Everyone knows that Bordeaux is one of the most protected historical sites in the world as per UNESCO. In fact, in Europe, there are not many cities that can challenge the level of protectedness in Bordeaux. Well, you have Paris, of course which is hard to challenge. If a developer were to say that they wanted to repaint a building, they would have to go through a whole array of red tape to get things done.
Anyway, Bordeaux showed the world that although history and culture is tops in their books, they are not oblivious to the digital world as well. It is not impossible to remain historical and culturally-rich with a tinge of technology. In fact, technology like QR Code can help promote the sites even further.
In an unsuspecting show of public administration, the City Council began putting up QR Codes inside and outside of these historical sites in a project they call the Digital City Project.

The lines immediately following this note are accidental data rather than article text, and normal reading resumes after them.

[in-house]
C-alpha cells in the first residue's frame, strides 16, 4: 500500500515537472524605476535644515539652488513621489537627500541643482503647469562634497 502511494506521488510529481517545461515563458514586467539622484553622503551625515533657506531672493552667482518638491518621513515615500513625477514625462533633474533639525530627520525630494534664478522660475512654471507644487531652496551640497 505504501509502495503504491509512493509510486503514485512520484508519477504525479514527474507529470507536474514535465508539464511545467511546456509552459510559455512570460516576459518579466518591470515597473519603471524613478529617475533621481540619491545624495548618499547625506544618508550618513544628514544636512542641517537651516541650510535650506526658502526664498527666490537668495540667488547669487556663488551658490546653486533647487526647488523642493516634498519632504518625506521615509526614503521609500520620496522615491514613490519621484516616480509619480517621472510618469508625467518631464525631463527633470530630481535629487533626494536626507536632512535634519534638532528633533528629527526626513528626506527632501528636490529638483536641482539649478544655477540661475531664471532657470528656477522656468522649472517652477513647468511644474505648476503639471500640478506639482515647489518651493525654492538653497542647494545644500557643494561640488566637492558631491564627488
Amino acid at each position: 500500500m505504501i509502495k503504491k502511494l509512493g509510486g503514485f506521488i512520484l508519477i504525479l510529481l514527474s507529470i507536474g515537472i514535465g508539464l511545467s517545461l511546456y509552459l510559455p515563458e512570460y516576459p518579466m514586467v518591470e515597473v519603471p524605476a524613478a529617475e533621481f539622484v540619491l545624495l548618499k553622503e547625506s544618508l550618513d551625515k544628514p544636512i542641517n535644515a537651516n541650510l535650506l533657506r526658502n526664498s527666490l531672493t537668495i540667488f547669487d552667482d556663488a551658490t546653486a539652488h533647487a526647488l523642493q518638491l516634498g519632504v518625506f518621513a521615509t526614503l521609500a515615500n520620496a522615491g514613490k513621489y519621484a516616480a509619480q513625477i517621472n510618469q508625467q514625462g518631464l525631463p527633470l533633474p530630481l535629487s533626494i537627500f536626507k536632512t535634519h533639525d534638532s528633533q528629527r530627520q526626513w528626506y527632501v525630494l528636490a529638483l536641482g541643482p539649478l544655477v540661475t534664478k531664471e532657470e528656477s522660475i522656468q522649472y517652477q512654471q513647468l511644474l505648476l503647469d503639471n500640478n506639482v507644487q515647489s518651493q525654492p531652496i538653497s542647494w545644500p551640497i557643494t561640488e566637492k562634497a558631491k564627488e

QR Code is a Japanese-originated technology which has been in use in the anime-country for more than a decade now. The usefulness of QR Codes became only apparent to other nations in recent years and many more countries like Australia, UK, US, France, Netherlands, etc are starting to use them to place offline links to online content.
As with this new Bordeaux Digital City project. The QR Codes places at the historically rich buildings and parking meters will give mobile phone users access to information relating to the sites. Users of smart phones will get 24 hours on-demand access to information about famous streets, buildings, monuments in and around Bordeaux.
Since Google Maps is widely used in France for travelers and history buffs, it only makes sense that they take the whole Digital City project another step further by linking it to Google Maps where users can find parking places, shops, monuments, buildings, tips to traveling in Bordeaux and also news. These are all ideas still ‘under construction’ but in due time, we suspect that Bordeaux will be a very travel-friendly place, despite the obvious language barrier.
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